Thursday, 7 April 2016

It was heartening to read – buried amidst the recent rant of how Boston Borough Council planned to make life miserable for ‘vexatious’ complainants – a line saying: “The council does, however, recognise its duties under the Freedom of Information Act, the Data Protection Act and related legislation, to provide information to requesters.” 
Now, though, we’re wondering if Worst Street intends what it says.
Although a recent government review of the ten year-old Freedom of Information Act  said there would be no changes to it and found that it was "working well,” councillors have a long history of bewailing the cost of responding to FoI requests and declaring that they could save money by ignoring them.
This was echoed in the debate on a new ‘Persistent and Vexatious Customer Policy,’ when the guardian of Boston Borough Council’s purse, Councillor Aaron ‘Frank’ Spencer, announced that a single serial complainer had cost the council “thousands” in staff resources and time.
This year alone, the individual had reportedly sent 41 emails, made four complaints, two enquiries and eight Freedom of Information requests.
Councillor Spencer was quoted as saying: “That individual has cost this council thousands. That’s important and why we need to seek to adopt this policy.”
He added that the new policy should aim “not to compromise the integrity of the council” – whatever that means.
The policy would deal with customers who made excessive demands on officers’ time and resources or were abusive or refused to accept a decision even after repeatedly arguing a point.
Reports quoted Michelle Sacks, the council’s Head of Customer and Democratic Services as saying: “This would give us the tools within the constitution to deal with these customers effectively.
“It would give us the framework to say ‘this is our adopted policy that members of our staff have to follow and it is the way we deal with our complaints’.
“The benefits of having a policy like this will be not to reduce the number of enquiries but to reduce the impact on resources of dealing with the individual.”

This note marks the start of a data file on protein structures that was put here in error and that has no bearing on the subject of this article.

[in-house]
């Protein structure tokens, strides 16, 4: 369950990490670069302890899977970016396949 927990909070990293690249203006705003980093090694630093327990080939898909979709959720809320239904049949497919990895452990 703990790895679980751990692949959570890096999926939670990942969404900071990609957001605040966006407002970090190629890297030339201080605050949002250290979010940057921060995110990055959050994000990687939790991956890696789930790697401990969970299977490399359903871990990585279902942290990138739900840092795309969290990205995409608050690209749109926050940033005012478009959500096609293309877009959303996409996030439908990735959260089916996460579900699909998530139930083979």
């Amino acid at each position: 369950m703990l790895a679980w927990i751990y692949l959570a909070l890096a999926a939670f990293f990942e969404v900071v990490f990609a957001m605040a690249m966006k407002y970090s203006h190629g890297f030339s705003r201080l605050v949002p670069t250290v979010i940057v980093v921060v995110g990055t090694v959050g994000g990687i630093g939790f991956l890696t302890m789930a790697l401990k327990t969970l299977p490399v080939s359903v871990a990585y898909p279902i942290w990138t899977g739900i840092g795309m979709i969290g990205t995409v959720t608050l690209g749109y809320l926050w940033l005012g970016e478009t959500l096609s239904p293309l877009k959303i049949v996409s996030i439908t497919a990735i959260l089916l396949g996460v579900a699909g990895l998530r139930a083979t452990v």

She added: “This is about treating all our customers equally and fairly and identifying our customers which fall into ‘persistent and vexatious’.”
If that sounds like a lot of waffle to you, relax – it sounds like a lot of waffle to us as well.
What does not appear to have been said at any stage is that Worst Street – in common with other councils – can if it wishes charge for FoI requests
If local authorities estimate that providing the information will cost more than an ‘acceptable limit’ of £450 they can either refuse or charge the full estimated at the rate of £25 an hour – that’s 18 hours’ worth.
We wonder whether we might be seeing Worst Street’s opening gambit towards charging for FoI requests whenever the rules allow.
Remember the famous “free forever” garden waste collections which somehow fell into the “we never said that” category?
Certainly, a serial complainer who has cost the council “thousands” might well be curbed by such a policy, and make questions fewer and more focussed in a way that would save staff time and costs. But equally, such a policy might stun him/her into silence.
 “Thousands” is a conveniently imprecise amount – but if the figure exceeds £3,600 for the requests quoted then charging is allowed.
Interestingly, we had sight of a response to a complaint this week in which a perfectly valid protest was rejected – largely on the grounds that the complainant deserved the treatment complained of.
If nothing else, it highlights the unsatisfactory council policy of allowing internal employees to evaluate complaints.
Perhaps the council could adopt the approach of Ferndown Council in Dorset, which has told residents to stop writing about its decision to reduce a speed limit – because the complaints are “stressing out staff.”
All together now … Aahhh! There, there.

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